Second, instead we should be diligent “in humility” to “count others more significant than” ourselves (v. 3b).
But what does it mean to “count others more significant” than ourselves? It doesn’t mean that they are more important or more significant, as if they have more value in the eyes of God than you do. Rather, he means you must “regard” them as such or “count” or “esteem” them as such so that you treat or care for them more so than you do for your own self. It means to put their needs ahead of your own. Will you serve them and encourage them and seek their welfare above your own, even if it comes at great cost to you?
The only way you can do this is through humility. In the ancient world, humility was considered a vice, a reflection of weakness and something to be despised. But Jesus transformed it into a virtue. Much could be said of the meaning of “humility” but let me highlight only two things.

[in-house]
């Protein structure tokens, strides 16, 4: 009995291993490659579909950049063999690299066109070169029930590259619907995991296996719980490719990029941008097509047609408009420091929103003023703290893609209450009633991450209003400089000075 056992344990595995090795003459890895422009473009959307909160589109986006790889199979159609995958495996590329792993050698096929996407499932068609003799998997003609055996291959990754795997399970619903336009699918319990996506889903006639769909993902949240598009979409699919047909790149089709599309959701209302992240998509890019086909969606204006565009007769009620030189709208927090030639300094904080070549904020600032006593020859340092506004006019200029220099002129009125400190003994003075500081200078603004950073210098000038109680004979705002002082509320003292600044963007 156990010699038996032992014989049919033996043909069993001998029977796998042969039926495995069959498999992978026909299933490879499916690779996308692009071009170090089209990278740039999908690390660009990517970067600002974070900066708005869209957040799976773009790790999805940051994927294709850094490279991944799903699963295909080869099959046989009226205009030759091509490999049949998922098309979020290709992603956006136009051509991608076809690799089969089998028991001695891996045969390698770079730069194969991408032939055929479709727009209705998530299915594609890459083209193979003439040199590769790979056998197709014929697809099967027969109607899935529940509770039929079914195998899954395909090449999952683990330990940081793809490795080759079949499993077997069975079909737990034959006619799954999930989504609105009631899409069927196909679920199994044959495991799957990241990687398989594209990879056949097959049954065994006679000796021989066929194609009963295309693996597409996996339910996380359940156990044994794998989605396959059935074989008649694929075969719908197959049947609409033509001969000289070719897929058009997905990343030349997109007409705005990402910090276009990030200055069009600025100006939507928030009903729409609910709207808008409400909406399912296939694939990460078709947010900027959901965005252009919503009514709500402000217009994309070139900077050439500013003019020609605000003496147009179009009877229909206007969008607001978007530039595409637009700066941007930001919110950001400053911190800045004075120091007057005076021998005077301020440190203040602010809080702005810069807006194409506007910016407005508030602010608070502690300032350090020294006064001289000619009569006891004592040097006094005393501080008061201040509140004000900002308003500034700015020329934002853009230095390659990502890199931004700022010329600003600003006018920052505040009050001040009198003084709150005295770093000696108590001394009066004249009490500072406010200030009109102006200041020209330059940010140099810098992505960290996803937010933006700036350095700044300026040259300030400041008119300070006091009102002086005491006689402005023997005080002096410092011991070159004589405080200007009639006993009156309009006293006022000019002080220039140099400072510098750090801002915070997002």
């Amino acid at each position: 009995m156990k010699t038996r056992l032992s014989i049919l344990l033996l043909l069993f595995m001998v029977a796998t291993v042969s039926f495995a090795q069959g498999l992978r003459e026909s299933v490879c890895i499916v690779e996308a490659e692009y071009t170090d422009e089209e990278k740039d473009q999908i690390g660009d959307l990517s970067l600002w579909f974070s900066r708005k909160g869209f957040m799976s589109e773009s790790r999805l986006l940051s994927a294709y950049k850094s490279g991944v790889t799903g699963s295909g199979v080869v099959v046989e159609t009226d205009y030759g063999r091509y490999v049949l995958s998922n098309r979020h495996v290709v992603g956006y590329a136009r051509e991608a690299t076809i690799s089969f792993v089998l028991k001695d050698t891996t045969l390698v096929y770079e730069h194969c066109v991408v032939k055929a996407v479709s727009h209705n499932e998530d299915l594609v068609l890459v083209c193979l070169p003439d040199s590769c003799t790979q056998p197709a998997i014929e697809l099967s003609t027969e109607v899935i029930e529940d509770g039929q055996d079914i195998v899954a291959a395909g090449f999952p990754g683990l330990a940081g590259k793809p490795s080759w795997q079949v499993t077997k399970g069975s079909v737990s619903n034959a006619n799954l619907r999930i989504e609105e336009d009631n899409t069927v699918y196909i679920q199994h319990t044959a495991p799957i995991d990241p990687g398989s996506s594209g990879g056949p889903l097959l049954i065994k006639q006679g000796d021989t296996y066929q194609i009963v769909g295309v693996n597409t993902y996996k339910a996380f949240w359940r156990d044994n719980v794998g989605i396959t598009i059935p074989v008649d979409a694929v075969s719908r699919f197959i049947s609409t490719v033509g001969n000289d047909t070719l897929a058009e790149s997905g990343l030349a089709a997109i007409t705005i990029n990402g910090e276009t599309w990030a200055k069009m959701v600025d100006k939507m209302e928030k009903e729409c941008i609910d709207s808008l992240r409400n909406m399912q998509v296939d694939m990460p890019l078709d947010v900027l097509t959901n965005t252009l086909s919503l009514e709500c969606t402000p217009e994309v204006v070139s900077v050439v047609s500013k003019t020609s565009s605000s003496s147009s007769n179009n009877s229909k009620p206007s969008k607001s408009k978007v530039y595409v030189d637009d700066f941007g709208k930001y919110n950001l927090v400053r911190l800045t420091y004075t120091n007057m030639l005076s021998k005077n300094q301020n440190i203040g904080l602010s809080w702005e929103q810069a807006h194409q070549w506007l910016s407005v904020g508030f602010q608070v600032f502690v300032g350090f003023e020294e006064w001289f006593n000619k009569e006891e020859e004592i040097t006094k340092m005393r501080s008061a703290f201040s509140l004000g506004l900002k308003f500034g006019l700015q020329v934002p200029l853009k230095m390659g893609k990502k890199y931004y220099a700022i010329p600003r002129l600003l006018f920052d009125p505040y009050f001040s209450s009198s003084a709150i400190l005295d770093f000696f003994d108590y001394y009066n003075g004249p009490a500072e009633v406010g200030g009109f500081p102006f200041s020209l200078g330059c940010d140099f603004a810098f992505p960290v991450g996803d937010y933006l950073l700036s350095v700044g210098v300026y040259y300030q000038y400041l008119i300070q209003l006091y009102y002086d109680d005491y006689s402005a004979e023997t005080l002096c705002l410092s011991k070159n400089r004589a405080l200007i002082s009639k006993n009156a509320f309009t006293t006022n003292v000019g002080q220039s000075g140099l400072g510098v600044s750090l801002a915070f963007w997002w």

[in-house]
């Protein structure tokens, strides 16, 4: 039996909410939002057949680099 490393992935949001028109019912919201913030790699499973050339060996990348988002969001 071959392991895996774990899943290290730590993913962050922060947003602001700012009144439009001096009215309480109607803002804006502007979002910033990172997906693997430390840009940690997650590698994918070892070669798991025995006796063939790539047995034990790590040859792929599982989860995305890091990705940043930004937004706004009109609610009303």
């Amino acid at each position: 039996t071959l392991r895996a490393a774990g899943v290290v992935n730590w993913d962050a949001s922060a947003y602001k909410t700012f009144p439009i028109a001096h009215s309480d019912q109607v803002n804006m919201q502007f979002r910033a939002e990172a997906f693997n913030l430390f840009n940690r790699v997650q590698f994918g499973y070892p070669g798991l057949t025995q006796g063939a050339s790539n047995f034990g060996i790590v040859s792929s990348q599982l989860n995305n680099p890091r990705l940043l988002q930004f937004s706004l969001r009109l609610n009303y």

First, perhaps the single greatest reflection of humility is the willingness to allow others to say of us in public what we freely admit in private. Are you self-defensive when people confront you with what you know to be true about yourself? Or do you acknowledge your shortcomings and sins and then repent and seek to learn and grow from the correction that others have brought?
Second, “humility” at its core is simply the antithesis of entitlement. Entitlement says, “I deserve this” and “you owe me.” Humility says, “The only thing I deserve is eternal death. God owes me nothing other than judgment, and he has chosen in grace not to give it to me but to Christ in my place.” That is the soil where humility grows. If you don’t relate to other people from that vantage point, from that perspective, you will never grow in humility.